Initial solid-liquid extractions from coal were analyzed by GC-MS and resulted in no peaks eluting/detected. The solvent first tested was methylene chloride. In the chromatogram, no peaks eluted except the solvent and the column bleed (very distinct 73, 207, and 281 peaks that show up on the mass spectrum).
To characterize the microbial communities, DNA and lipid samples have been collected from inoculated and uninoculated microcosms and from mud and digester sludge used as inocula.
Major tasks to complete this project are summarized below. Work has begun on all of these tasks. In addition, a Project Management Plan consisting of a work breakdown structure and supporting narrative with a summary of the objectives and approach has been submitted. As well, a Technology Status Assessment summary report describing the state-of-the-art of the proposed technology has also been submitted as required.
Sample Collection. Water, fresh drill cuttings, and potentially some coal core samples will be collected with the cooperation of three partner CBM operating companies, Coleman Oil and Gas, Pinnacle Gas Resources, and Pioneer Natural Resources. These contributors will supply samples from the Wyodak and Big George formations of the Powder River Basin (WY and MT), the Raton and Vermejo formations of the Raton Basin (southern CO), the Sand Wash Basin (northwestern CO), and the Green River Basin (WY). Coal ranks range from lignite though sub-bituminous to high volatile C, B, and A. At least 4 of these samples will be collected across a gradient at different distances from the recharge zone of a coal seam, to enable characterization of differences in water and coal chemistry associated with typically higher rates of microbially generated methane near the recharge zone.
Coal Pretreatment. In addition to studying methane production resulting from naturally occurring solubilization processes, various chemical coal pretreatments designed to enhance coal solubilization will be examined. Treatment agents including acids, bases, oxidants, solvents, and enzymes may increase the extent and rate of coal solubilization and depolymerization, resulting in enhanced methane production. Fractional and full-factorial bench-scale studies will be used to evaluate treatment effectiveness and assess the feasibility of reagent coupling. Variables including the types of coal and reagents, reagent-to-coal ratio, residence time, temperature, and pressure will be evaluated using stainless steel micro-reactors. The rate of solubilization is also important and will be examined in separate time-series experiments.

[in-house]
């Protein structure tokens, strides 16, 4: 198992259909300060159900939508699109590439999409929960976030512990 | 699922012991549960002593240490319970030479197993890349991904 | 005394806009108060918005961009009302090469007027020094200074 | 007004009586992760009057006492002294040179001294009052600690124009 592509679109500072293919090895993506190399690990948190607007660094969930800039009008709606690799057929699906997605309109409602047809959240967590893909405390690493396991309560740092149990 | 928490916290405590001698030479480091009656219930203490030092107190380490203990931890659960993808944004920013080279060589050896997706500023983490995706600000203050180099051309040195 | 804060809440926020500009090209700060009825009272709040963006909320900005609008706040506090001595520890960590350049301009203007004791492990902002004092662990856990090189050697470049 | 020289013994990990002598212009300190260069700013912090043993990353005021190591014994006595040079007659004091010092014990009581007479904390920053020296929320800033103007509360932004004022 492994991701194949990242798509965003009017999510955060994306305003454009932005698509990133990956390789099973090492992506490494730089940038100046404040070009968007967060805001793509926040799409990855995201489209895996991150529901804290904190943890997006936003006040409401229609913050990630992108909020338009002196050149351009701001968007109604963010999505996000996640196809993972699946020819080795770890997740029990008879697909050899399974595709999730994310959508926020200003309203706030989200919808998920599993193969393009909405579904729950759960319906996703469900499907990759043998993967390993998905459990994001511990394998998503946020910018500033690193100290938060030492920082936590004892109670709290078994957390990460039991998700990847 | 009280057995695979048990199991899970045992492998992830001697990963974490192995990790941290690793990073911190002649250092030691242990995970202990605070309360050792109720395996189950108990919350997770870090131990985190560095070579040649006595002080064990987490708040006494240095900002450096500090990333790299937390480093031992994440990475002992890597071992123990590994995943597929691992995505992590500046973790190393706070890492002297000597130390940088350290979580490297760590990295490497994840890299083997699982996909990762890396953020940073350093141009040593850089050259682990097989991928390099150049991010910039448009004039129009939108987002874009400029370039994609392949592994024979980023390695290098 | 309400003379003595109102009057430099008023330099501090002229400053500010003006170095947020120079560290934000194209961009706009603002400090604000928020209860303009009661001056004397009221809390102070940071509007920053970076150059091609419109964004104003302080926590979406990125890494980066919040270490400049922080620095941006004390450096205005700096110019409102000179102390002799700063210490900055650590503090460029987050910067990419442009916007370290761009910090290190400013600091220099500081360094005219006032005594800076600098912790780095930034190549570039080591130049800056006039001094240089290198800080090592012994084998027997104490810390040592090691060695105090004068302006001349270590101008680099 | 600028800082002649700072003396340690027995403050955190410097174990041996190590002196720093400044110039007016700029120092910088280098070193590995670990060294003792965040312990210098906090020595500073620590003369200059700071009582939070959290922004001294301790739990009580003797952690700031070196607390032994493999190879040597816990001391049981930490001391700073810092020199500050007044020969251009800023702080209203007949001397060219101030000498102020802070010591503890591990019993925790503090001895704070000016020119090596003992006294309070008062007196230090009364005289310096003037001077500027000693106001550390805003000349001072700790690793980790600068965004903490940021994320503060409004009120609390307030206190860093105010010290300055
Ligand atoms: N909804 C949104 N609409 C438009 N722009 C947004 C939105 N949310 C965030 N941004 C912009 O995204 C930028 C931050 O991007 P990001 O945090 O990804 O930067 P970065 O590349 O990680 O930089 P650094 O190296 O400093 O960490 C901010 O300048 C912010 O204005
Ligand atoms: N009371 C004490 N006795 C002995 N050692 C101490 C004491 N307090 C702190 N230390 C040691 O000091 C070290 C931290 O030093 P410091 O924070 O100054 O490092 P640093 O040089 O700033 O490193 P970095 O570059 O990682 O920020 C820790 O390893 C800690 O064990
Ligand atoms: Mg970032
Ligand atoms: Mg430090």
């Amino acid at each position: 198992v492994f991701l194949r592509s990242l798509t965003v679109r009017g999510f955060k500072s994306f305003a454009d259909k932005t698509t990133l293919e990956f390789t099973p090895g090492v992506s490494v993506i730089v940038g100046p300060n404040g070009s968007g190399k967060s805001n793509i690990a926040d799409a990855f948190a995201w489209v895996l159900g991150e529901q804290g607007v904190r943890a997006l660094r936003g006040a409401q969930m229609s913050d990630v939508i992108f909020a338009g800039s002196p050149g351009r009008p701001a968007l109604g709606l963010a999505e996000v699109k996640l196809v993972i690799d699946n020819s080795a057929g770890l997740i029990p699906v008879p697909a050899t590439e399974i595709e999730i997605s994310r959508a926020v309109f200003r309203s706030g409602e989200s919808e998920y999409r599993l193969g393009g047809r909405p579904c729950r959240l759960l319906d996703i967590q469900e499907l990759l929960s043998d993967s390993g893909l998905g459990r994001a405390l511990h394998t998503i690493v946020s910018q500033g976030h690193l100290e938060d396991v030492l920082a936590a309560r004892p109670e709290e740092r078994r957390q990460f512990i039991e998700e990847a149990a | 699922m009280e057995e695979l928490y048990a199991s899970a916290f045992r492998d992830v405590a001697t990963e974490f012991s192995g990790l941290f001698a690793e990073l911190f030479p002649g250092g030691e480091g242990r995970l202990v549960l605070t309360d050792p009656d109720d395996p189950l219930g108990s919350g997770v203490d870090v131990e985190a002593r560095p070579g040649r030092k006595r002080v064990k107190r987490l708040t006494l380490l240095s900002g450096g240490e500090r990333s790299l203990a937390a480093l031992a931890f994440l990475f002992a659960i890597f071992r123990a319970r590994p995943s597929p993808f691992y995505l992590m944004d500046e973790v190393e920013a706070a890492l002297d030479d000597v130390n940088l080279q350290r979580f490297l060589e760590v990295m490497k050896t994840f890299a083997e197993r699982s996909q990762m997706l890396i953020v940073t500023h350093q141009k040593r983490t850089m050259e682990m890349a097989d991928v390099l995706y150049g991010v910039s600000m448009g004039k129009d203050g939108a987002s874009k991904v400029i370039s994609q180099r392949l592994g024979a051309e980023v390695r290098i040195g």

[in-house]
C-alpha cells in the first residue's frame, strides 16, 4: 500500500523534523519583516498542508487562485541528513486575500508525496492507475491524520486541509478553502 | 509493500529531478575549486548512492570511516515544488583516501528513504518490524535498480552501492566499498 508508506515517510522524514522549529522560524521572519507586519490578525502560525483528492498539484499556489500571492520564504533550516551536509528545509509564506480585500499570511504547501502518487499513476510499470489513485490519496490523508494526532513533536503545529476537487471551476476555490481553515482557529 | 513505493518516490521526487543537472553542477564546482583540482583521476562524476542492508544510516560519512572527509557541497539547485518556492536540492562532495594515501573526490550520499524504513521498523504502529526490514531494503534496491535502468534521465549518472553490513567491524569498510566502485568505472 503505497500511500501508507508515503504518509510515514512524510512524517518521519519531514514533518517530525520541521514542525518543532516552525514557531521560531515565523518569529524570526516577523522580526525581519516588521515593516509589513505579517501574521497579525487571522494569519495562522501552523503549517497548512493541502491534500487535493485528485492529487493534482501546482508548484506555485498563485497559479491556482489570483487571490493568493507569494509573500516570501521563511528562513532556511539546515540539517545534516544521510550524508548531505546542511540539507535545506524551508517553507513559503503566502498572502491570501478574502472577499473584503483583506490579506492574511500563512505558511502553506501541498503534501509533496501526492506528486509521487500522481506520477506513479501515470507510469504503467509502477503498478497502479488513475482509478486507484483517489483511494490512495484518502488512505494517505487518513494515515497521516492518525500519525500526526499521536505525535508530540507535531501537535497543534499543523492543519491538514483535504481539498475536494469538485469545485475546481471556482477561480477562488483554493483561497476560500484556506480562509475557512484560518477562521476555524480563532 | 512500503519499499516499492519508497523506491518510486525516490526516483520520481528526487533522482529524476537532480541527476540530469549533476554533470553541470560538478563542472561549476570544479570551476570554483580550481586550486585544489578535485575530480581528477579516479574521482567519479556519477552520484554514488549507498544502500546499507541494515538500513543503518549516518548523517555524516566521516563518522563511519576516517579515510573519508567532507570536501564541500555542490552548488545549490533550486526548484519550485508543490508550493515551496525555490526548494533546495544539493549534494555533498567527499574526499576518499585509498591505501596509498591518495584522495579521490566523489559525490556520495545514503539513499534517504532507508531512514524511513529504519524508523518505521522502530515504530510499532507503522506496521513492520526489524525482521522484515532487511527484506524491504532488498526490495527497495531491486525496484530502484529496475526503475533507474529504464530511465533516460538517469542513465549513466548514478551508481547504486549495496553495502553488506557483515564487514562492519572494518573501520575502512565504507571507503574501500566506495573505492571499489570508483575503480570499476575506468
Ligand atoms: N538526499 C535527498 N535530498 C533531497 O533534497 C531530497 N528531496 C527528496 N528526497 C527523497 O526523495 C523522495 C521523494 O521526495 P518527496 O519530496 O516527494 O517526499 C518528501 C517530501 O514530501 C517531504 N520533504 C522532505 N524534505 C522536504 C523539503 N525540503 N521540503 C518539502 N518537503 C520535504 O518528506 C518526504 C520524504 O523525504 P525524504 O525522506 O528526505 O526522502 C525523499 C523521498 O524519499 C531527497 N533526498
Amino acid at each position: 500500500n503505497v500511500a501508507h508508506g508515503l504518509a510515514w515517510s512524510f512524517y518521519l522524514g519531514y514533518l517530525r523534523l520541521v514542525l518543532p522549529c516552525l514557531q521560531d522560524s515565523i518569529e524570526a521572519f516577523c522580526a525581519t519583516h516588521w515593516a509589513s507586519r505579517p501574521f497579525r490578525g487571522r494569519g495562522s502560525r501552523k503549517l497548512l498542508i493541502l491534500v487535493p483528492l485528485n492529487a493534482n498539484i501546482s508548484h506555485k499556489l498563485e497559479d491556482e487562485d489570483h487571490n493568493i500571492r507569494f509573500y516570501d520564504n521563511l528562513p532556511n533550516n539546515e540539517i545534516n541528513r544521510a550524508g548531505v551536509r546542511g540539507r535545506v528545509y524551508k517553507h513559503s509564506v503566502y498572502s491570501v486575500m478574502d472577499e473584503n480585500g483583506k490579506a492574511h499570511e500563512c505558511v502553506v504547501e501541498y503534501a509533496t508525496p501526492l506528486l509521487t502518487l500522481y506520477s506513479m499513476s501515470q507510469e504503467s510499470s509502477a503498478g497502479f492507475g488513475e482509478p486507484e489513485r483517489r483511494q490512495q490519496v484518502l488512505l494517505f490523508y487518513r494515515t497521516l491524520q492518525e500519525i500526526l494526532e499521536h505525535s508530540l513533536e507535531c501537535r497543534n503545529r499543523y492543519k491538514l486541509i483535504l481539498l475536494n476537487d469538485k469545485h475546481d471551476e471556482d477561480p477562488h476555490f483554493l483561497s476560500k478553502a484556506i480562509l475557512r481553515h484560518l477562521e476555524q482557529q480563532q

Chemical Characterization of Different Coals, Pre-treated Coals, and Associated Waters. Organic matter (OM) will be extracted from the various coal samples to determine the amount of bioavailable carbon and reveal the identity of putative metabolites that may represent a parent substrate or chemical intermediate in the microbial food chain. The OM extracted by the coal pre-treatments and from untreated coals will be analyzed. Solvents will be selected that, when used separately, will allow extraction of either polar or non-polar OM (e.g. water and chloroform, respectively) from the untreated coals. Additionally, water samples collected from corresponding coal zones will be analyzed to establish the quantity and character of OM present in the coal formations before additional biological or chemical treatment.
A broad-spectrum analysis (BSA) approach will be used to examine the above samples. Solid-phase micro-extraction (SPME) and solvent extraction will be used to simultaneously extract compounds with a wide range of properties that will subsequently be analyzed by Gas Chromatography (GC-MS) and/or Liquid Chromatography-Electrospray Ionization-Mass Spectrometry (LC-ESI-MS). Identified substrates from the water samples and coal extractions will be tested for bioavailability in the following task.
Microbial Enrichment and Characterization. Untreated and pretreated coal and water samples will be incubated under a variety of conditions to stimulate methane generation by associated microbes. Microcosms containing slurries of ground coal samples and liquid media will be prepared for laboratory incubations. The incubation parameters to be tested include coal type, pH, temperature, nutrient and salt addition, carbon amendments, and hydrogen concentrations. Appropriate controls will be run in parallel to ensure that methane production is biogenic and due to coal conversion; these controls will include autoclaved coal, autoclaved coal plus amendments, and amendments with no coal. The rate and extent of methane production will be quantified in these slurries and normalized to the mass and surface area of coal used in the incubation. The microcosms will also be periodically sampled and analyzed for parameters such as hydrogen concentration and production, volatile fatty acid concentrations (especially acetic acid, butyric acid and propionic acid), and dissolved organic carbon. In addition, the dissolved organic constituents will be periodically characterized using both GC-MS and LC-MS analyses on select microcosms. Upon confirmation of a culture’s ability to produce methane from coal, sub-cultures will be made from selected replicates.